One morning, Google.com starts redirecting everyone to a Lizard Squad page. It quickly becomes apparent that Google’s Vietnam domain has been hacked. Manu, a developer from Austria, is the first to track down the google.com.vn registrar data, and determines that the certificate has been hijacked through social engineering on the previous day. (Later, Manu offers to write an article on machine learning for stochastic optimization of power plants, causing me to salivate into my curry.)

Another day, I find myself getting lunch with Jay, who thinks everything I say is hilarious and so, naturally, is one of my favorite people to hang out with. Jay has built some useful tools and licensed them to a few big clients, and now roams around Southeast Asia at his leisure, learning Thai and Vietnamese, and dreaming up his next product. I get the impression he’s the kind of guy that can conjure success out of thin air. We eat at Tam’s Pub and Surf shop, which Tam has plastered with pictures of American tanks and GIs. Half the photos feature Tam herself as a girl. In the laid-back tourist-town of modern Da Nang, it is easy to forget that so much violence has occurred here, but during the height of the war, the US airstrip at Da Nang is said to have been the busiest airstrip in the world. Jay and I talk history and the changing landscape of the world, over gigantic greasy cheeseburgers that would comfort the most shellshocked marine.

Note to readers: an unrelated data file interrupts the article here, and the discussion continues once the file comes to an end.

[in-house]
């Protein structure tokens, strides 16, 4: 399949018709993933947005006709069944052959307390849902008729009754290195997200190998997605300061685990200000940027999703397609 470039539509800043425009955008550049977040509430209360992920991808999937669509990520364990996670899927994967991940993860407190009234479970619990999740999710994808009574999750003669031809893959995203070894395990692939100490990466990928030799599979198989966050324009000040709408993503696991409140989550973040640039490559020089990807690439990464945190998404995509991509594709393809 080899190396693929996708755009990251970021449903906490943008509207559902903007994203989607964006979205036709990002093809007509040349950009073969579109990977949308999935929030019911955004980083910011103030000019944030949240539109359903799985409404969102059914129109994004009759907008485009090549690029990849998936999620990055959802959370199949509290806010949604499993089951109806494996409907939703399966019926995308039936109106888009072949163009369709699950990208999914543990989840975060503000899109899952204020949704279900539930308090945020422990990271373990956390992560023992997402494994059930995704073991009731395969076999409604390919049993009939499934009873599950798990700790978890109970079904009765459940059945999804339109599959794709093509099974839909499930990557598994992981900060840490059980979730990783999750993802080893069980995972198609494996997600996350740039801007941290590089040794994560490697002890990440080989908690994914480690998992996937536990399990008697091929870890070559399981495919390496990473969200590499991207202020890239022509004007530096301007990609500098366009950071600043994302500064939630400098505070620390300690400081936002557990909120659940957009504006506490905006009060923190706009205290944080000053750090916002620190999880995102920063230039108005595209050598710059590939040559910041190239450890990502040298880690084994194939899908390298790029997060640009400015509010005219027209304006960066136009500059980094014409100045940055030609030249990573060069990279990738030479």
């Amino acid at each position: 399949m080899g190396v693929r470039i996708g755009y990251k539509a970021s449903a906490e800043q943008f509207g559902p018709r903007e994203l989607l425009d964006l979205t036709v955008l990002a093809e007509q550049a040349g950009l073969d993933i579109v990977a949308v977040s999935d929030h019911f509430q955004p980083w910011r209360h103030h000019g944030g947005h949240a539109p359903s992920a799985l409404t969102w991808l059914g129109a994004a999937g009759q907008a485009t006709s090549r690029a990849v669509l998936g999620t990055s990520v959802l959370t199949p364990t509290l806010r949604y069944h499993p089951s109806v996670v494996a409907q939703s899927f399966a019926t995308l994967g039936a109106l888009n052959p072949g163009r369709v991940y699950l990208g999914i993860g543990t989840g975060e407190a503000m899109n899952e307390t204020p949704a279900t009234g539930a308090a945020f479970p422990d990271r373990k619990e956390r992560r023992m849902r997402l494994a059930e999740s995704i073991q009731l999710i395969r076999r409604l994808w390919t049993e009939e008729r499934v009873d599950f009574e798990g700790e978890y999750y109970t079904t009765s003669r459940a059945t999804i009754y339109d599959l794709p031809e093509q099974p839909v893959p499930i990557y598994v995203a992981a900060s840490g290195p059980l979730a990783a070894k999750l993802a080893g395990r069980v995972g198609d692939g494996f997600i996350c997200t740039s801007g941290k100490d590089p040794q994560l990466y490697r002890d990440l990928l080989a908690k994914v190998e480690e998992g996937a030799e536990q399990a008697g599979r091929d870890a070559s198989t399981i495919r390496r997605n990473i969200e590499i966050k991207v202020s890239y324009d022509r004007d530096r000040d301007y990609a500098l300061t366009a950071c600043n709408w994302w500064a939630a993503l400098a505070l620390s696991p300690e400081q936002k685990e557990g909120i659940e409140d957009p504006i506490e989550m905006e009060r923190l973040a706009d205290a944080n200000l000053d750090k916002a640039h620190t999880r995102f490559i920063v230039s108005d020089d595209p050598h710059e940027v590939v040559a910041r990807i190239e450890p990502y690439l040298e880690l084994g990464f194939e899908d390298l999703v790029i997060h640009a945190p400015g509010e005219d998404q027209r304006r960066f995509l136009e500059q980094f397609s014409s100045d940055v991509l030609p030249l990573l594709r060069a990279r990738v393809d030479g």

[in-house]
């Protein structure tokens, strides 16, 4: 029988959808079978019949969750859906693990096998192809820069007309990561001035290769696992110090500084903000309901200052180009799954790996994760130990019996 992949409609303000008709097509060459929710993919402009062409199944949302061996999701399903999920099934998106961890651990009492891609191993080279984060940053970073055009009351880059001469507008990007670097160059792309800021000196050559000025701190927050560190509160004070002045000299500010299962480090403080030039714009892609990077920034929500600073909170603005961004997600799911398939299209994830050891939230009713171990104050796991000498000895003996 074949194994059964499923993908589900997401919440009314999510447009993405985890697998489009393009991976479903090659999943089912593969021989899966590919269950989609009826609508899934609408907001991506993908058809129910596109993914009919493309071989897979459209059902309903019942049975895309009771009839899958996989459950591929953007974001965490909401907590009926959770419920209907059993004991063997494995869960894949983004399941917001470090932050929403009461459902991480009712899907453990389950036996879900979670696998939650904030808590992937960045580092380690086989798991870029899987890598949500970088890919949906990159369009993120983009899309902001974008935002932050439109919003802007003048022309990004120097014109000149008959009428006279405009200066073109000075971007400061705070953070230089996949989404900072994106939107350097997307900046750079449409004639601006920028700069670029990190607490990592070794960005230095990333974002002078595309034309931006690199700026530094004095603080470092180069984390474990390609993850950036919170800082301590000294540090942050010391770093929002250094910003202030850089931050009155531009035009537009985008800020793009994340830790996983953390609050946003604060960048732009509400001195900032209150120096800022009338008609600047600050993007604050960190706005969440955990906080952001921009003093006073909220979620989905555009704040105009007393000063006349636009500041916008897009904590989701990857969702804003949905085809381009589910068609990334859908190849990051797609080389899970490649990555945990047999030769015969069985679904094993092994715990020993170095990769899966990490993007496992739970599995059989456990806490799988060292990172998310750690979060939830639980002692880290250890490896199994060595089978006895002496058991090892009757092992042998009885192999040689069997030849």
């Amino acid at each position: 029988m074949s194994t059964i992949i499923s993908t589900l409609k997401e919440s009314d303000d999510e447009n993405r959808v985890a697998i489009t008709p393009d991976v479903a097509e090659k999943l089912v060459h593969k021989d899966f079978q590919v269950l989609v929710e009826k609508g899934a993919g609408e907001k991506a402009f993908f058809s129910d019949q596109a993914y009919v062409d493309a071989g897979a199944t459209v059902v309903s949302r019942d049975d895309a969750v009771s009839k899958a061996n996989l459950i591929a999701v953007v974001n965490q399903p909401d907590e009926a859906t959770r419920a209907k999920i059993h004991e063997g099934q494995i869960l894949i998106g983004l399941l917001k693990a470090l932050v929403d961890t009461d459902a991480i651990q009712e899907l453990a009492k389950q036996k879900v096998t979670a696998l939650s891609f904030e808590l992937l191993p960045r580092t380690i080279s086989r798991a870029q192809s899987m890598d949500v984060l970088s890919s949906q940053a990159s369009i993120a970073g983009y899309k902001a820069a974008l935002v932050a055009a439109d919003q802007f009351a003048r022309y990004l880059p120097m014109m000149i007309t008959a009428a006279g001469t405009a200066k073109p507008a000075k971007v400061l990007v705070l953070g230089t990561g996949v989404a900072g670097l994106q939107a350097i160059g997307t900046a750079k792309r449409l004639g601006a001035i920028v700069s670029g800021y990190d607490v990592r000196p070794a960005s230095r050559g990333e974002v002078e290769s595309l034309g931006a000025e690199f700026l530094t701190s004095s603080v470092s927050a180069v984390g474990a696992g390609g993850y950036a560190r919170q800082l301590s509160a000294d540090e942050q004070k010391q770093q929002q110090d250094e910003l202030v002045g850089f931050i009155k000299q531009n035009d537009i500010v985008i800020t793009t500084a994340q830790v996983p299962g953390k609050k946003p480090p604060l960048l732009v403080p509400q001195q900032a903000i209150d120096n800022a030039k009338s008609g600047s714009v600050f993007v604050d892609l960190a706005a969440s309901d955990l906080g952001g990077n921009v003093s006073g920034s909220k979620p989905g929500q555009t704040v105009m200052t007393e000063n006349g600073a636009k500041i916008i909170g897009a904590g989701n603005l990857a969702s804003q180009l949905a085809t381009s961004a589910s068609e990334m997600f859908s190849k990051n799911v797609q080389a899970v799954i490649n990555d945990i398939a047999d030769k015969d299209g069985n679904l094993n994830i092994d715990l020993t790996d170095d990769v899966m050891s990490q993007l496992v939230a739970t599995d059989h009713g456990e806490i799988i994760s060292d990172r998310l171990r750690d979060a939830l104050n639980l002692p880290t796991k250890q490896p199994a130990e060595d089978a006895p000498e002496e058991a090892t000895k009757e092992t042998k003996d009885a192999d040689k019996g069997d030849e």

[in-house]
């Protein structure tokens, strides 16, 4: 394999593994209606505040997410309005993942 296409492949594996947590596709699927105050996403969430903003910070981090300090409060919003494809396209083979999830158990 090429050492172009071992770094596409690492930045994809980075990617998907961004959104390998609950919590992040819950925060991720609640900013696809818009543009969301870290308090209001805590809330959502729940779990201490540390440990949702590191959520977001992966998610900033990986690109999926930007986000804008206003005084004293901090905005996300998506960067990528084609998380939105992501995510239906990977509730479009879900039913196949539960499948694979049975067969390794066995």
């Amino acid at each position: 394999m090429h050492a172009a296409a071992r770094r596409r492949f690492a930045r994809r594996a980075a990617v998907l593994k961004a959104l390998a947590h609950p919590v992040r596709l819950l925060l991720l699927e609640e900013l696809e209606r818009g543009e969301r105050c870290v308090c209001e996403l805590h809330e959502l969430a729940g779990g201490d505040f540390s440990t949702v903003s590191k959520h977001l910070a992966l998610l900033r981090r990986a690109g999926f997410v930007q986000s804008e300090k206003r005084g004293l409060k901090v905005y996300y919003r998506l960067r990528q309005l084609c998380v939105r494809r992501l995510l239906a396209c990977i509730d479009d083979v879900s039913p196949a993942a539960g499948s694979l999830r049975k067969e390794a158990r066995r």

The best measure of a group’s constitution is how they react in a difficult situation. A brainy debate on the everlasting superiority of Emacs might help determine who is the 1337est nerd of all, but when things suddenly get serious, all the hotkeys in the world won’t do an ounce of good. Fortunately, Hacker Paradise brings together natural team players. When one of our members, Emma, has a medical emergency and goes to the local ER, the entire group pulls together to make sure she gets the best possible care from the hospital, and the unwavering support of her newfound hacker family. Casey and Alexey take charge of organizing the group. Others immediately step up to provide translation services with the doctors, manage Emma’s care, and sleep at the hospital to keep a watchful eye on her. After a few days, she fully recovers, and is released from the hospital. Everyone breathes a sigh of relief. We are still little more that strangers, but it is good to know we can count on each other.

NICK MCCREA

Nicholas is a professional software engineer with a passion for quality craftsmanship. He loves architecting and writing top-notch code